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A Declarative Language for Advanced Analytics and its Scalable Implementation

  • Author(s): Shkapsky, Alexander Philip
  • Advisor(s): Zaniolo, Carlo
  • et al.
Abstract

Advanced analytics are used to discover hidden patterns and trends in massive datasets. Great strides have been made by researchers to provide computational models, systems and accompanying languages for analytics. However, there is still a dire need for highly expressive declarative languages that enable the compilation, optimization and evaluation of advanced analytics over massive datasets. Specifically, a language for analytics needs (i) to support the expression of analytics over multiple data models (ii) to provide high-level declarative constructs enabling system optimizations, and (iii) be conducive for iterative or recursive evaluation.

In this dissertation, we propose an expressive Datalog language for advanced analytics, and compilation and optimization techniques for its efficient evaluation on systems designed for iterative execution. Specifically, this dissertation makes two main contributions:

(i) We develop and demonstrate a next generation Datalog System - the Deductive Application Language System (DeALS). To extend the range of analytics supported in DeALS, we add support for aggregation in recursion into our logic-based language. We propose the design and implementation of several monotonic aggregates that can be used in recursive Datalog rules and evaluated efficiently using our novel optimization techniques. We demonstrate the effectiveness of these aggregates and conduct an experimental comparison with other Datalog systems and determine that DeALS combines superior generality with superior performance.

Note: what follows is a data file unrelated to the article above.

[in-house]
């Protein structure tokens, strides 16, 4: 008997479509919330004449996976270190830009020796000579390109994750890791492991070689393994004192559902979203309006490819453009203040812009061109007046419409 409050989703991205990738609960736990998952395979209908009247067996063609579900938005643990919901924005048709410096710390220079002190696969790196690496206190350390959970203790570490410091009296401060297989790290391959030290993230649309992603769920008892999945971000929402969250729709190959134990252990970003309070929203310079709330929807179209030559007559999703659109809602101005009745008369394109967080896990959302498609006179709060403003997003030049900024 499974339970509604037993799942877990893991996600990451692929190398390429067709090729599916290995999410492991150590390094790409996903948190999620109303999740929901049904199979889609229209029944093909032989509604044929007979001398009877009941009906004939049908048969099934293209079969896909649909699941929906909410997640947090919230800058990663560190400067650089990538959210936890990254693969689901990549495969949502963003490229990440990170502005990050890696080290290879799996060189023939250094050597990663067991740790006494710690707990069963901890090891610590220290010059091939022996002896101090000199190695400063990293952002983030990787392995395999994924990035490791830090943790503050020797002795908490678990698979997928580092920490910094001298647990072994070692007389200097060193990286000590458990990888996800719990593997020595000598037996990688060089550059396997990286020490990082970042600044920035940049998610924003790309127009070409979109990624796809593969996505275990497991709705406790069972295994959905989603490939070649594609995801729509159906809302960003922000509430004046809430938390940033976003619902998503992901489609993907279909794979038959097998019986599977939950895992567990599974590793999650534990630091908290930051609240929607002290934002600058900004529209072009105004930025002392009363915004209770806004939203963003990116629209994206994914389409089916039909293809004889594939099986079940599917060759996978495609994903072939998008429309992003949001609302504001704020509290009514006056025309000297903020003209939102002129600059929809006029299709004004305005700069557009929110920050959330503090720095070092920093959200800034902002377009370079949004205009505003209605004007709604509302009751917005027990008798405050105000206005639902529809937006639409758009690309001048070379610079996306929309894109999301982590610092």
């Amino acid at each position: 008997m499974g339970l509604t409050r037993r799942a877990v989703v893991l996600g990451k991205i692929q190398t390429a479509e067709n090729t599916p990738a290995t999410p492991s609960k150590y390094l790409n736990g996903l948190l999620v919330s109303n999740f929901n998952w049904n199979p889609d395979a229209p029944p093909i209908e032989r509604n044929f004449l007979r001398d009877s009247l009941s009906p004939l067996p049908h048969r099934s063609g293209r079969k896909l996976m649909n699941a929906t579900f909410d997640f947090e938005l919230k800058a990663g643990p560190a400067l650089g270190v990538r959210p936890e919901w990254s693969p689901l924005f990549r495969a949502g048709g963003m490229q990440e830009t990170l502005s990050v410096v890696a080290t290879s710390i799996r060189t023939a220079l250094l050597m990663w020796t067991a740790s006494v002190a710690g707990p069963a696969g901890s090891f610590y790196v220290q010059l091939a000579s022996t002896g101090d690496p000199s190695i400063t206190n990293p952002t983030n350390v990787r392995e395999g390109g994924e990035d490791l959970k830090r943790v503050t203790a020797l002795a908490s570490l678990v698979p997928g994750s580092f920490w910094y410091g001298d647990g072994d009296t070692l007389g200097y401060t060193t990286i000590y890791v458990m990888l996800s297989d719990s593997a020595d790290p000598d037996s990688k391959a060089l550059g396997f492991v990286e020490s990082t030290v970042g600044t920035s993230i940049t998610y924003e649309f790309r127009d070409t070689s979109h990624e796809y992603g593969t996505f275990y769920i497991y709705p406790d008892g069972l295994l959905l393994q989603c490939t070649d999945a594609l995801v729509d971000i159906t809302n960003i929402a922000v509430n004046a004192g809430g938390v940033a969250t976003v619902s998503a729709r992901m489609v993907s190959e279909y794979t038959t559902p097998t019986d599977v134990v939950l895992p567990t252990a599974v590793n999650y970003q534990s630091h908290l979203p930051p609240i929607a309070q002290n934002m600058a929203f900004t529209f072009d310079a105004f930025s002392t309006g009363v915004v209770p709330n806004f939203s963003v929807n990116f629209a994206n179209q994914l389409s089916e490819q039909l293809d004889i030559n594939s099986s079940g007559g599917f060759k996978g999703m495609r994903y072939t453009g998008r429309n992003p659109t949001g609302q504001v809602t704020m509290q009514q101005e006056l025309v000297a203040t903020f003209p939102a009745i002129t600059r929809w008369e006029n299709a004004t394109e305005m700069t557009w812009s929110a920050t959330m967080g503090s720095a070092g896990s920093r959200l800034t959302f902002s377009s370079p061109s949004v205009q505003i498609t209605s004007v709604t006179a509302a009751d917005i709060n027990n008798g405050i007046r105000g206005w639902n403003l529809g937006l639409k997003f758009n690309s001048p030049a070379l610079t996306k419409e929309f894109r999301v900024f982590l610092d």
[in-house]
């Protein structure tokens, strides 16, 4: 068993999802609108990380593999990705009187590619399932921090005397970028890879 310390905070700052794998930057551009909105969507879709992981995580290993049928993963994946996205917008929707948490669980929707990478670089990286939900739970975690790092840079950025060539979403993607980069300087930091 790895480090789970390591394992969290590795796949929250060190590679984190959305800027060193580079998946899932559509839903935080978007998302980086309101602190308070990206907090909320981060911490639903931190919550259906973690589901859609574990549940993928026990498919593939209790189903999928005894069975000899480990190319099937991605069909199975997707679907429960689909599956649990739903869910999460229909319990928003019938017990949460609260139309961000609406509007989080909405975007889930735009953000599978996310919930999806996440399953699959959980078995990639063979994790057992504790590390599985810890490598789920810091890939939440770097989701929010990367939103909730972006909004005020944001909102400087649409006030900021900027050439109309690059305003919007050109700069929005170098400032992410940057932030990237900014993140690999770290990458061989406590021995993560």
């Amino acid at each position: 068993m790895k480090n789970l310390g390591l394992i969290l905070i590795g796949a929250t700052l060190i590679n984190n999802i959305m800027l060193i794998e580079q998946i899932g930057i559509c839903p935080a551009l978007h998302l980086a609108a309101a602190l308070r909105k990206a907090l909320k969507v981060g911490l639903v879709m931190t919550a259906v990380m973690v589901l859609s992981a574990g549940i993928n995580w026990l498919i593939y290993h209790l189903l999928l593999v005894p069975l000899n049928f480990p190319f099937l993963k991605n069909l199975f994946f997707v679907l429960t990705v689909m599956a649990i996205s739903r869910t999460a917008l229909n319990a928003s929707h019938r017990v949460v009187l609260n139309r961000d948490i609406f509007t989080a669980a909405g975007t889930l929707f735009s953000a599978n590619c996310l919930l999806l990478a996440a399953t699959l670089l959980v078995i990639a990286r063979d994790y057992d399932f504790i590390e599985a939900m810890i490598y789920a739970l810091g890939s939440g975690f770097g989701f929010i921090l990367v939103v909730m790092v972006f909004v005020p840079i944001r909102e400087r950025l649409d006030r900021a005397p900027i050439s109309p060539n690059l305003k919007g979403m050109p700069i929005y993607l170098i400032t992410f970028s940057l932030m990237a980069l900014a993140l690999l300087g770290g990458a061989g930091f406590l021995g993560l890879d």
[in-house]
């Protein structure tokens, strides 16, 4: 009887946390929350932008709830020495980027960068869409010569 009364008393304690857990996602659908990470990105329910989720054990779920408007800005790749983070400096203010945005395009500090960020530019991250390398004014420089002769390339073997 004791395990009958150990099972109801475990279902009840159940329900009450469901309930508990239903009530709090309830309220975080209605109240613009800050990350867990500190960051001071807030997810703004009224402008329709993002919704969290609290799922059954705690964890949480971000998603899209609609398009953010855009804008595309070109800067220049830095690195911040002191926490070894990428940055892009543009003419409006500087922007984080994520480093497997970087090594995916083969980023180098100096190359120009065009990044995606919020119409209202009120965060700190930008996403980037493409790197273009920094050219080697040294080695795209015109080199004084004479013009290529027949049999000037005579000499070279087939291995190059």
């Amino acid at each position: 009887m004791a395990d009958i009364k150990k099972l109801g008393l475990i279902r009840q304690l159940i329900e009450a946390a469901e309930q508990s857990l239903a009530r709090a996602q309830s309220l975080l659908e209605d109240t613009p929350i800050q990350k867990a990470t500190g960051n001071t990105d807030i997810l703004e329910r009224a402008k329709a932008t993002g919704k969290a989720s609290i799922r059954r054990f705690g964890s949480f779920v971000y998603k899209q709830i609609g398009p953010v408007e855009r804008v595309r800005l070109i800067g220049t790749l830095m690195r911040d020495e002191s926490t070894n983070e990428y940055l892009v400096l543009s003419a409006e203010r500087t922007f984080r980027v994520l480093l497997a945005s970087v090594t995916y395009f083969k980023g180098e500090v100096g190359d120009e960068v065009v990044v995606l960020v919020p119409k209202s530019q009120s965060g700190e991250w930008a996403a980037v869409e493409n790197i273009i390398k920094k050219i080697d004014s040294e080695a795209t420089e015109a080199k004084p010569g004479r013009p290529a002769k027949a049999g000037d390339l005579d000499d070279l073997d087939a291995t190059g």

(ii) We design and implement BigDatalog, a Datalog system on Apache Spark, for large-scale advanced analytics. We implement BigDatalog for efficient distributed evaluation and to utilize communication-reduction techniques during evaluation. We propose compilation and optimization techniques, as well as job scheduling techniques, to support efficiently the evaluation of DeAL programs on Spark. We conduct an experimental comparison with other state-of-the-art large-scale Datalog systems and demonstrate the efficacy of our techniques and effectiveness of our Spark extensions in supporting Datalog-based analytics.

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